That is from 1957.

NINETEEN FIFTY SEVEN.

It’s Walt Disney’s ecosystem/flywheel/multi-platform DTC, e-comm [without the e] for the Disney corporation.

The blueprint for how he would use creativity to fuel his business in ways where every division is helping another division.

And while modern expressions of this have evolved and added more nuance, it’s not miles off, which is why whether you like/hate/respect/loathe him or the Disney Company, that’s pretty progressive thinking.

Or it was in 1957. in 2021 maybe not so much.

[Though, being honest, it probably is – which is even more worrying]

And yet we read so much from people acting like Walt Disney … except they’re not building their own brand, they’re selling their concept to build your own brand.

As I said, there’s nothing wrong with that.

Fuck, there’s a lot of value and money in that.

It’s genuinely exciting when you see someone identify opportunities in old approaches and habits that millions have missed. And for that, you should absolutely be using it to build a platform for your future success, growth and change.

I am literally cheering from the sidelines. All I ask is you please don’t act like you have invented flight when you’ve actually made a more efficient and effective paper plane. Not because I’m a bitter bastard – OK, let’s not go there – but because the future of this industry requires bigger leaps not better wrapping paper and the more we manage up our abilities, the more we lower the reality of our potential.

Christ, that’s a heavy post for a Monday isn’t it.

Given I know what the rest of the week has in store, it gets worse. Eek.



Details Details Details …

I know lots of people are questioning Apple’s innovation … but apart from the fact the rumour is they’re going to be launching all manner of exciting new things – from Apple glasses to Apple cars – the reality is many organisations evolve into something different over time.

Part of this could be because of technology.

Part of this could be because of a new interest.

Part of this could be because they’ve just lost their hunger.

But whether it’s brands like SONY going from innovation to perfection or Queen going from rock stars to entertainers, evolution doesn’t necessarily have to mean a bad thing.

I say this because we recently bought a new Apple desktop.

Please note I said BOUGHT … no freebies here. [Damnit]

Anyway, when it came we were struck by a couple of things.

First of all, the packaging was even more beautiful.

Let’s be honest, in terms of iPhone etc, while nice … their packaging has become far more simplistic, but for the desktop, it was a celebration of cardboard engineering.

Everything was beautiful and precise … you felt the effort and time that went into it, ensuring from the moment you opened the box, you felt you were getting something truly special.

A celebration of purchase, so to speak.

The second moment was the cables.

Jill wanted a yellow desktop and while everything was as simple and elegant as ever, the cable just captured the classic Steve Jobs ‘paint behind the fence‘ philosophy.

Look at it …

Having a yellow outer makes sense, but the fact they made sure that extended to the inside of the cable is something that just smacks of attention to detail.

No one will see it once it has been plugged in.

It probably wouldn’t even be noticed if they hadn’t done it.

But by making the effort, it not only stood out … they reminded us that what we have just bought isn’t simply a computer, it’s something that has been crafted by people who care about what they do.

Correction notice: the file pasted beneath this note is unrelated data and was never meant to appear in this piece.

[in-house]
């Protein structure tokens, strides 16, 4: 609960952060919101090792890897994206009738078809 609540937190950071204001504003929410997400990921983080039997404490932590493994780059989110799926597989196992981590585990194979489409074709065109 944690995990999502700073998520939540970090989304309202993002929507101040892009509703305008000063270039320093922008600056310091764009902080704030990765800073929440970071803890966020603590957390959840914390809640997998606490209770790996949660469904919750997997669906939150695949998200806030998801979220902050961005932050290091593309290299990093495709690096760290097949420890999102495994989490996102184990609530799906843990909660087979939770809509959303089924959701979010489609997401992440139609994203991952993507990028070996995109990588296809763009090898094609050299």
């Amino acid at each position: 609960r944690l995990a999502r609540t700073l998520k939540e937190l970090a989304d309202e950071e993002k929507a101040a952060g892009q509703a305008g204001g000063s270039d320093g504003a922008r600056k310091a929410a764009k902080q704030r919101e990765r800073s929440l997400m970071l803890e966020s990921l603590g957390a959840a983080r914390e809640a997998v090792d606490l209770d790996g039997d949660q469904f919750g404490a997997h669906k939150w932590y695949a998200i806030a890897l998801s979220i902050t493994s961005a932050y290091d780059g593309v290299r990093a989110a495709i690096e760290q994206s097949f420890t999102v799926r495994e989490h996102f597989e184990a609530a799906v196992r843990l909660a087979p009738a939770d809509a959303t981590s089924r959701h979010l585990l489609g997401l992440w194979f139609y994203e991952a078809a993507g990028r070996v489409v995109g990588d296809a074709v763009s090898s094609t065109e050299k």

It helps justifies the cost.

It reassures the quality.

It defines the brand and brushes aside the competition.

For all the modern approaches of marketing spouted left, right and centre … it’s amazing how simple things done extraordinarily well supersede all the approaches, techniques and buzzwords.

And while this is all possible because the company behind it is united by an idea, an identity and a set of values that defines who they are in definitive terms, anyone who says the little things don’t matter doesn’t know what the fuck they’re talking about.



Stop Thinking Different Means Disaster …

For an industry that loves to talk about doing new things – chasing new things – it doesn’t half hate trying new things.

The moment someone dares suggest something different, more often than not, they are shouted down by people saying it’s wrong … it won’t work … it’s foolish.

Even before anything different has been tried.

Now I appreciate we live in a world where clients want effectiveness and so the margin for error is getting ever smaller, but no one who is suggesting something new has the objective of being less effective, literally the opposite.

But if we can’t explore then we can’t move forward and instead of blowing things up, it may be interesting if we started building things up.

I say all this because I recently read a quote from the Chairman of Crystal Palace football club.

This year they have adopted a totally new philosophy.

Not because the old one had failed – quite the opposite, in many ways it had exceeded expectation – but because context had changed [their long-term manager retired] and they thought this was the time to try something new.

And while some have immediately come out to say what they’re doing is utterly reckless to the stability of the club, their chairman – Steve Parish – countered it with this lovely perspective on the situation they have chosen to enter …

I love that. I love how he dismisses the validity of any criticism and simply focuses on the fact.

No one knows if Crystal Palace’s new approach is better or worse than what has gone before – at least not yet, and maybe not for a significant period of time – the only thing people do know is the approach is different.

Different.

Not better. Not worse.

A simple change to the usual approach.

A change that will reveal, in time, how effective it was. And even then, it is still only an indicator as there are so many external influences that may affect it.

But for a moment, imagine if it works.

Imagine if Crystal Palace do better than they ever have.

That they consistently elevate their standing and success?

It could happen. It stands as much chance as the opposite right now … and yet people are so quick to jump on the ‘disaster’ bandwagon.

Adland is exactly the same.

We like the idea of different but not the reality.

We choose to hide behind certainty and history, even if we didn’t have anything to do with the work we use to assert our argument. We grasp at learnings from other industries despite their context being vastly different. Or we state the fucking obvious but pretend it is an act of genius.

Maybe if stopped having the need to loudly proclaim something is right or wrong and just embrace the fact someone is doing somthing different, we may be more positive about change as an industry.

And maybe … just maybe … if more people focused on building things up rather than tearing them down, we may end up creating possibilities that encourages clients to embrace different rather than see it as an act of commercial defiance.